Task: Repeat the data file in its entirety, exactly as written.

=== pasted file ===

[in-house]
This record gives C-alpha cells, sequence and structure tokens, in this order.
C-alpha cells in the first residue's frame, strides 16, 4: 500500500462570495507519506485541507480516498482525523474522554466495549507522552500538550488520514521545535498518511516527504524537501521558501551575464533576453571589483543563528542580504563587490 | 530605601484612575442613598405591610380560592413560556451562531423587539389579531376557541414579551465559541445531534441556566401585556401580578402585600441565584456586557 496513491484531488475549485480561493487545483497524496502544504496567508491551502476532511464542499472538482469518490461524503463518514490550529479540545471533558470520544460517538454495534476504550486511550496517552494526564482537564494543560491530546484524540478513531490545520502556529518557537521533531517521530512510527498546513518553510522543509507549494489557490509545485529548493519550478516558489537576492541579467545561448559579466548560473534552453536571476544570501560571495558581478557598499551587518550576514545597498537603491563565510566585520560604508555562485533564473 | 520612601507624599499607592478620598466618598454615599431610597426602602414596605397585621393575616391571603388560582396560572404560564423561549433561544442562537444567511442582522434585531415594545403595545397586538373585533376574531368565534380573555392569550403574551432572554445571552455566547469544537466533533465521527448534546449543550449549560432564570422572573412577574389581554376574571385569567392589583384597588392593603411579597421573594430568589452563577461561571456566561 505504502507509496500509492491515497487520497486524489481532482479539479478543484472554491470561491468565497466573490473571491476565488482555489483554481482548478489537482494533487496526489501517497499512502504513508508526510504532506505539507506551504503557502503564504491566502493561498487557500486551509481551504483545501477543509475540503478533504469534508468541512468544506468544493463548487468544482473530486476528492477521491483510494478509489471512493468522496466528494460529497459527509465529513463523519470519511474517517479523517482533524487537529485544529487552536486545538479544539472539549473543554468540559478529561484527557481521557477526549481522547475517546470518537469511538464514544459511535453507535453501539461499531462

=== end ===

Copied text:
[in-house]
This record gives C-alpha cells, sequence and structure tokens, in this order.
C-alpha cells in the first residue's frame, strides 16, 4: 500500500462570495507519506485541507480516498482525523474522554466495549507522552500538550488520514521545535498518511516527504524537501521558501551575464533576453571589483543563528542580504563587490 | 530605601484612575442613598405591610380560592413560556451562531423587539389579531376557541414579551465559541445531534441556566401585556401580578402585600441565584456586557 496513491484531488475549485480561493487545483497524496502544504496567508491551502476532511464542499472538482469518490461524503463518514490550529479540545471533558470520544460517538454495534476504550486511550496517552494526564482537564494543560491530546484524540478513531490545520502556529518557537521533531517521530512510527498546513518553510522543509507549494489557490509545485529548493519550478516558489537576492541579467545561448559579466548560473534552453536571476544570501560571495558581478557598499551587518550576514545597498537603491563565510566585520560604508555562485533564473 | 520612601507624599499607592478620598466618598454615599431610597426602602414596605397585621393575616391571603388560582396560572404560564423561549433561544442562537444567511442582522434585531415594545403595545397586538373585533376574531368565534380573555392569550403574551432572554445571552455566547469544537466533533465521527448534546449543550449549560432564570422572573412577574389581554376574571385569567392589583384597588392593603411579597421573594430568589452563577461561571456566561 505504502507509496500509492491515497487520497486524489481532482479539479478543484472554491470561491468565497466573490473571491476565488482555489483554481482548478489537482494533487496526489501517497499512502504513508508526510504532506505539507506551504503557502503564504491566502493561498487557500486551509481551504483545501477543509475540503478533504469534508468541512468544506468544493463548487468544482473530486476528492477521491483510494478509489471512493468522496466528494460529497459527509465529513463523519470519511474517517479523517482533524487537529485544529487552536486545538479544539472539549473543554468540559478529561484527557481521557477526549481522547475517546470518537469511538464514544459511535453507535453501539461499531462